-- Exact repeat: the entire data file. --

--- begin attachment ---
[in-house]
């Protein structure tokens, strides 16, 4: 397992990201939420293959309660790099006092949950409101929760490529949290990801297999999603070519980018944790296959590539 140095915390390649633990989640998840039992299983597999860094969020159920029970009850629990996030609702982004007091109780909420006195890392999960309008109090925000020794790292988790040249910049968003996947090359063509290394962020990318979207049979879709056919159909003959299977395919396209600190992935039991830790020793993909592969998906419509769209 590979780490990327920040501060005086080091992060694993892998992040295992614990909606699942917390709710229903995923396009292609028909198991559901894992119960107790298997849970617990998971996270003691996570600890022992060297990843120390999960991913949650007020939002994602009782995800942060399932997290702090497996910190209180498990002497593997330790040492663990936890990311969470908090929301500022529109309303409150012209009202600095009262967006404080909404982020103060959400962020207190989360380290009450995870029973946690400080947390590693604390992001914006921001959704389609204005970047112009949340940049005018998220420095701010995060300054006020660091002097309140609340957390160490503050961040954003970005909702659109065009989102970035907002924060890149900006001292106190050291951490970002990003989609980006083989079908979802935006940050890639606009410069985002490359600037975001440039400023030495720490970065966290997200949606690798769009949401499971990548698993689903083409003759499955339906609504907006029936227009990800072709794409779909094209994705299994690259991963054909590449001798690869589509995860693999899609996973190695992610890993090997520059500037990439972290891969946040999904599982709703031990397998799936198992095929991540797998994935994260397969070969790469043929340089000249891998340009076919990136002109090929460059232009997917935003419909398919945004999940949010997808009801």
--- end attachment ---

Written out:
[in-house]
């Protein structure tokens, strides 16, 4: 397992990201939420293959309660790099006092949950409101929760490529949290990801297999999603070519980018944790296959590539 140095915390390649633990989640998840039992299983597999860094969020159920029970009850629990996030609702982004007091109780909420006195890392999960309008109090925000020794790292988790040249910049968003996947090359063509290394962020990318979207049979879709056919159909003959299977395919396209600190992935039991830790020793993909592969998906419509769209 590979780490990327920040501060005086080091992060694993892998992040295992614990909606699942917390709710229903995923396009292609028909198991559901894992119960107790298997849970617990998971996270003691996570600890022992060297990843120390999960991913949650007020939002994602009782995800942060399932997290702090497996910190209180498990002497593997330790040492663990936890990311969470908090929301500022529109309303409150012209009202600095009262967006404080909404982020103060959400962020207190989360380290009450995870029973946690400080947390590693604390992001914006921001959704389609204005970047112009949340940049005018998220420095701010995060300054006020660091002097309140609340957390160490503050961040954003970005909702659109065009989102970035907002924060890149900006001292106190050291951490970002990003989609980006083989079908979802935006940050890639606009410069985002490359600037975001440039400023030495720490970065966290997200949606690798769009949401499971990548698993689903083409003759499955339906609504907006029936227009990800072709794409779909094209994705299994690259991963054909590449001798690869589509995860693999899609996973190695992610890993090997520059500037990439972290891969946040999904599982709703031990397998799936198992095929991540797998994935994260397969070969790469043929340089000249891998340009076919990136002109090929460059232009997917935003419909398919945004999940949010997808009801």